Despite these ambiguities, the draft BDCP has concluded that an “isolated conveyance facility” should be constructed consisting of a 45-mile tunnel or pipeline, capable of conveying 15,000 cubic feet per second (cfs) of Sacramento River water around the Delta to the south Delta’s existing water export pumping plants, to allow for“dual operation” with the existing south Delta diversion facilities (draft BDCP, Chapter 18.104.22.168.1 and Table 4-1). (Again, the “note to reviewers” on p. 4-14 of the draft BDCP suggests that the conveyance system might be a canal, but there is no analysis of a canal in the draft BDCP or even a statement as to whether the findings from the analysis of a canal would differ from the analysis of a tunnel system.)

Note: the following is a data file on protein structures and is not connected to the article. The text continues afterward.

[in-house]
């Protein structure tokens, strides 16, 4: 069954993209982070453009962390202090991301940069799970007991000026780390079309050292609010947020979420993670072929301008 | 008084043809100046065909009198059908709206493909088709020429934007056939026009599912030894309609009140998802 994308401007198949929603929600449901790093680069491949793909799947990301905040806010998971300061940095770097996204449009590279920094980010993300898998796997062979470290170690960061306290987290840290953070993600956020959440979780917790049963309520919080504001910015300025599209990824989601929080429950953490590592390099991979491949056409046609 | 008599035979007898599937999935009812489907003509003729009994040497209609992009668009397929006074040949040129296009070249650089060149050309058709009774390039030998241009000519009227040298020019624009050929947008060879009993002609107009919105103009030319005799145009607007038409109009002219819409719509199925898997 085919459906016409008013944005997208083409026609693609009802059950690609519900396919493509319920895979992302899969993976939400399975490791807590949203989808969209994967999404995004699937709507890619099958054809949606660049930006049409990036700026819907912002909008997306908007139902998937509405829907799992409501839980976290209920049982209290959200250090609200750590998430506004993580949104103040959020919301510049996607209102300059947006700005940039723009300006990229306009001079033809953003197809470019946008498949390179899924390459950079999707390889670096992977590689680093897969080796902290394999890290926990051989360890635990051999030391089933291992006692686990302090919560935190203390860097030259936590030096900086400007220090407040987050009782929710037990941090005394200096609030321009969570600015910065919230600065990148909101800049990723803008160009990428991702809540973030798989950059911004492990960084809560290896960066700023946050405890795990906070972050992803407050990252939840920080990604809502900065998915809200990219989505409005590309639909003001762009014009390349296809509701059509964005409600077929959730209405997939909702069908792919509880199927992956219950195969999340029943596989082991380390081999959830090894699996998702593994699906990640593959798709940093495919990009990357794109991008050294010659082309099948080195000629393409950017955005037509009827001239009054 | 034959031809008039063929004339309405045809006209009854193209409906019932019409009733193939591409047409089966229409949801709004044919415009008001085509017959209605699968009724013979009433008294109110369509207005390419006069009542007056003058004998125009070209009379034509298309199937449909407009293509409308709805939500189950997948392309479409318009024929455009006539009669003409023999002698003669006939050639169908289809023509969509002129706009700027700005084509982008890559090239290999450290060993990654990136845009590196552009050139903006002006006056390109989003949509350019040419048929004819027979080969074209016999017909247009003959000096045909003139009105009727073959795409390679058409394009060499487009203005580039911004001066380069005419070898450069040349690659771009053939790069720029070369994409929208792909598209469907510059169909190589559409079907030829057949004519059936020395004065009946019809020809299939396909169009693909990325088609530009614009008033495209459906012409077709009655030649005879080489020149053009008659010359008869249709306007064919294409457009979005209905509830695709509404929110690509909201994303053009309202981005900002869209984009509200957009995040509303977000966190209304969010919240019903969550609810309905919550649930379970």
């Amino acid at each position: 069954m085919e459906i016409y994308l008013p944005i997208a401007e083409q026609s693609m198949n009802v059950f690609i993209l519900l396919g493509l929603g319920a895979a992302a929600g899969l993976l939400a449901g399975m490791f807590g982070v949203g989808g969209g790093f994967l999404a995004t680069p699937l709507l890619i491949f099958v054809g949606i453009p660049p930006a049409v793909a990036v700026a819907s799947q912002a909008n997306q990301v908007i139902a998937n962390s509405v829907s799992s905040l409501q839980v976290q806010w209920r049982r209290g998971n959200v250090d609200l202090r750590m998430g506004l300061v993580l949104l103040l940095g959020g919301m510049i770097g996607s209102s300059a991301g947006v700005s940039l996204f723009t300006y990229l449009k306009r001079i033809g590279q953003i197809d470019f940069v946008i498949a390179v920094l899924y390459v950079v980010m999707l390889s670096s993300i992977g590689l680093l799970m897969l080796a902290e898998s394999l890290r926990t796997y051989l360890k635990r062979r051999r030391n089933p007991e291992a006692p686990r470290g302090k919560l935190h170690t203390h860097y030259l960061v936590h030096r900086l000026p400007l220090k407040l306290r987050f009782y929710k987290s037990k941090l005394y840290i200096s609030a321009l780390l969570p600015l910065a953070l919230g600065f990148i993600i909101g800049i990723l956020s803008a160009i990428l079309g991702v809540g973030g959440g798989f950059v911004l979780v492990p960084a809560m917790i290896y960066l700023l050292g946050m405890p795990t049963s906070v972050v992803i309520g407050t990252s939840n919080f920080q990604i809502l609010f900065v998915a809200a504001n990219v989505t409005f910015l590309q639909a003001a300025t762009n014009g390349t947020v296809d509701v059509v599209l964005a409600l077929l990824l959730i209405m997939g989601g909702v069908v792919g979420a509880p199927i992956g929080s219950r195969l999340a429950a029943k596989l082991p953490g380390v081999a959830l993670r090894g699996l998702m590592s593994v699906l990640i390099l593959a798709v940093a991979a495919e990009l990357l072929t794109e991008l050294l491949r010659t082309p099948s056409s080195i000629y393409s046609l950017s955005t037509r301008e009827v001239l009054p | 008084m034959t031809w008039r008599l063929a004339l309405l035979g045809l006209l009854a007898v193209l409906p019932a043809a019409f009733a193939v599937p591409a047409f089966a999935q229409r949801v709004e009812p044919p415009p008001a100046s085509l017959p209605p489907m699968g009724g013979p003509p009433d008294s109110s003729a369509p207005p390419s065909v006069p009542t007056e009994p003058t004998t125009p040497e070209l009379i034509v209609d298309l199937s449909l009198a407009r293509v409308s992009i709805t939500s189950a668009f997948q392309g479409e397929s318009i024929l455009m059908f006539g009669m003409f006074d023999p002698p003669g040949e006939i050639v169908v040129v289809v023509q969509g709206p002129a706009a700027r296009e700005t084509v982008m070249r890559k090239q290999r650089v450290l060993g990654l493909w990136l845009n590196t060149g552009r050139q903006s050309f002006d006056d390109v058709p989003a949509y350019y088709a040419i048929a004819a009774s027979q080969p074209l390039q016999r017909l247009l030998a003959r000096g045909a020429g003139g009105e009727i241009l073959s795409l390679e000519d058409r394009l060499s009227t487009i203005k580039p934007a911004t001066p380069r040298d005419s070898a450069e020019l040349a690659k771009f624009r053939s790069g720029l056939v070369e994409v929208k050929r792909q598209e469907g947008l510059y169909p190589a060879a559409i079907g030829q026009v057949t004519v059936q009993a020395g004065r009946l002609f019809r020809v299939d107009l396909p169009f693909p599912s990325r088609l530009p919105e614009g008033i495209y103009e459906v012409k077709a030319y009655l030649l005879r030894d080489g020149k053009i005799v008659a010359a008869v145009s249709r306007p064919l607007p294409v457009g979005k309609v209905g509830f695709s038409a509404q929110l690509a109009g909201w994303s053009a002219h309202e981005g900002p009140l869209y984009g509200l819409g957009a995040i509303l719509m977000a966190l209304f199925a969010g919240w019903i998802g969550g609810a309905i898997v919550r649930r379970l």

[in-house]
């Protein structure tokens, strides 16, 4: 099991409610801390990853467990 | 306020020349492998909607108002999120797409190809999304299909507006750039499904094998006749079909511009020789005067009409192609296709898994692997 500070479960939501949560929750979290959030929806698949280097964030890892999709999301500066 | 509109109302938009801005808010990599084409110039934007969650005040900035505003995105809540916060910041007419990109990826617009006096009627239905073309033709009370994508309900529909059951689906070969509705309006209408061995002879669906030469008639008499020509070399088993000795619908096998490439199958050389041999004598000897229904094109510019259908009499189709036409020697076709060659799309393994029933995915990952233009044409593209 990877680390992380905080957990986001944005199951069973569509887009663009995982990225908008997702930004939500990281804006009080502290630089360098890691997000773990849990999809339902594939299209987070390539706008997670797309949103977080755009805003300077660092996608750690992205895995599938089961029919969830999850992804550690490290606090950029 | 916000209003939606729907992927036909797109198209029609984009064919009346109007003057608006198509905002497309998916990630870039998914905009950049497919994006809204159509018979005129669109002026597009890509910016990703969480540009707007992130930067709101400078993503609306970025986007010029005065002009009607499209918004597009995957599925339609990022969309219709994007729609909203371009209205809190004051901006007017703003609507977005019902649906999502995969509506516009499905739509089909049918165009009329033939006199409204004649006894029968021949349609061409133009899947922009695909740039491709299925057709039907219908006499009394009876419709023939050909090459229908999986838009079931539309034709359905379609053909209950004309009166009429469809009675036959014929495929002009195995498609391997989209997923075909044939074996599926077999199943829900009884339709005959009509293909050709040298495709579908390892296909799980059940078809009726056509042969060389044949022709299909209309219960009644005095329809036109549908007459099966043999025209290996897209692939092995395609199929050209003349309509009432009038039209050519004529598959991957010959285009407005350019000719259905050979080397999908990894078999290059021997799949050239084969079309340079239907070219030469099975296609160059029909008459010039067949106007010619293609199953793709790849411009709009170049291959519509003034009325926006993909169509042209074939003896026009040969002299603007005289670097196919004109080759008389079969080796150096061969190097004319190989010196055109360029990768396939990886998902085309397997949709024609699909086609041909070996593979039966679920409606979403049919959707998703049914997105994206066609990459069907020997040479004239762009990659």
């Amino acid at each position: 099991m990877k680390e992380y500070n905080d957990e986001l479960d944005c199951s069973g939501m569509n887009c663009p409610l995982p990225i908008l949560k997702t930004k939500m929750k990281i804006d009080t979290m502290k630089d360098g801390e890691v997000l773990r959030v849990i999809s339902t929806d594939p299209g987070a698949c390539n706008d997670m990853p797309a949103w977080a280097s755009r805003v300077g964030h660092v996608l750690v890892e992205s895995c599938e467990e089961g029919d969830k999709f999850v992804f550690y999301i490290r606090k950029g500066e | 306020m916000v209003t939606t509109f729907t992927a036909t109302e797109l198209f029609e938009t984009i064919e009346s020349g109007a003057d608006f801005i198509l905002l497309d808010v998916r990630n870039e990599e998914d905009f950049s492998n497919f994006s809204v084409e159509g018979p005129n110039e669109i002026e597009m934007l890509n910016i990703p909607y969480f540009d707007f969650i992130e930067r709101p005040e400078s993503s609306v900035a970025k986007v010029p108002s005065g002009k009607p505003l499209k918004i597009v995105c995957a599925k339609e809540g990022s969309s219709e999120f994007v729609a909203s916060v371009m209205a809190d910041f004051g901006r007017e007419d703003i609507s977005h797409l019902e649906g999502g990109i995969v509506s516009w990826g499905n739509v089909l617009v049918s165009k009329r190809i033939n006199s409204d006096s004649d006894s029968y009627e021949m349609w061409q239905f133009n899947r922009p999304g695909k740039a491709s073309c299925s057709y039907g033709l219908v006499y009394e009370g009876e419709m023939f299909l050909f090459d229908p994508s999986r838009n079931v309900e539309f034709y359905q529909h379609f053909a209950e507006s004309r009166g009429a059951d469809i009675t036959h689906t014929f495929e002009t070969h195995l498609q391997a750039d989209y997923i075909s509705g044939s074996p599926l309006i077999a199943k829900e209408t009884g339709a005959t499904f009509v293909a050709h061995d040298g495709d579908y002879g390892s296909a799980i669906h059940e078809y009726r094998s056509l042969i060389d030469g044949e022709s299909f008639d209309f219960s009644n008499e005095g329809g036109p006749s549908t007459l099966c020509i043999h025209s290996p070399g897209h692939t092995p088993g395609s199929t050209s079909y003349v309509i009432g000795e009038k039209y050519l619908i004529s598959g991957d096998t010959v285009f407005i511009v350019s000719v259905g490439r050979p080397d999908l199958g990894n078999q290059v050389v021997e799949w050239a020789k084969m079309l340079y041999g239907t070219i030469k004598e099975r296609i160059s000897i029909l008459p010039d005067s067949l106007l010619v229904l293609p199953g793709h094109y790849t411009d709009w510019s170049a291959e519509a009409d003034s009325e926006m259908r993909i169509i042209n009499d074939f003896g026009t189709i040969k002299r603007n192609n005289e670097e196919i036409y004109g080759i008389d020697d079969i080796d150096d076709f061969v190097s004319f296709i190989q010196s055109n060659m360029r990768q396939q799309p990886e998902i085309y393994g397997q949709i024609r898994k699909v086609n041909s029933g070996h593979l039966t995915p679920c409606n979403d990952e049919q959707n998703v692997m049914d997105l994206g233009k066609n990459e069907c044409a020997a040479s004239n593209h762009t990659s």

To support the issuance of an ESA § 10 take permit, the BDCP must specify “what alternative actions to such taking the applicants considered and the reasons why such alternatives are not being utilized” (ESA § 10, 16 U.S.C. § 1539(a)(2)(A)). Even if the proposed action has been decided on, an analysis of alternatives is still required. This analysis does not appear prominently in the draft BDCP. Not only is the analysis a legal requirement, but it also is important scientifically, because to the degree that the reasons for not utilizing the alternatives are scientific reasons, the absence of the analysis hinders the ability to evaluate the BDCP’s use of science. If the BDCP also seeks incorporation into the Delta Plan (and thereby qualifying for state funding of public benefits), then it should also include an analysis of “conveyance” alternatives. As a prerequisite to incorporation, the BDCP must undertake “a comprehensive review and analysis of . . . [a] reasonable range of Delta conveyance alternatives, including through-Delta, dual conveyance, and isolated conveyance alternatives and including further capacity and design options of a lined canal, an unlined canal, and pipelines” (Cal. Water Code, § 85320). Finally, the federal approval process also will require an environmental impact statement that considers alternatives to the “proposed action,” which includes construction of the alternative conveyance (National Environmental Policy Act, 42 U.S.C. § 4332(2)(C)(iii)). Once again, this legally required analysis of alternatives is scientifically important. Therefore, to permit a complete scientific evaluation of the BDCP, it should include an analysis of such alternatives to “take”and to the construction and design of the contemplated isolated conveyance.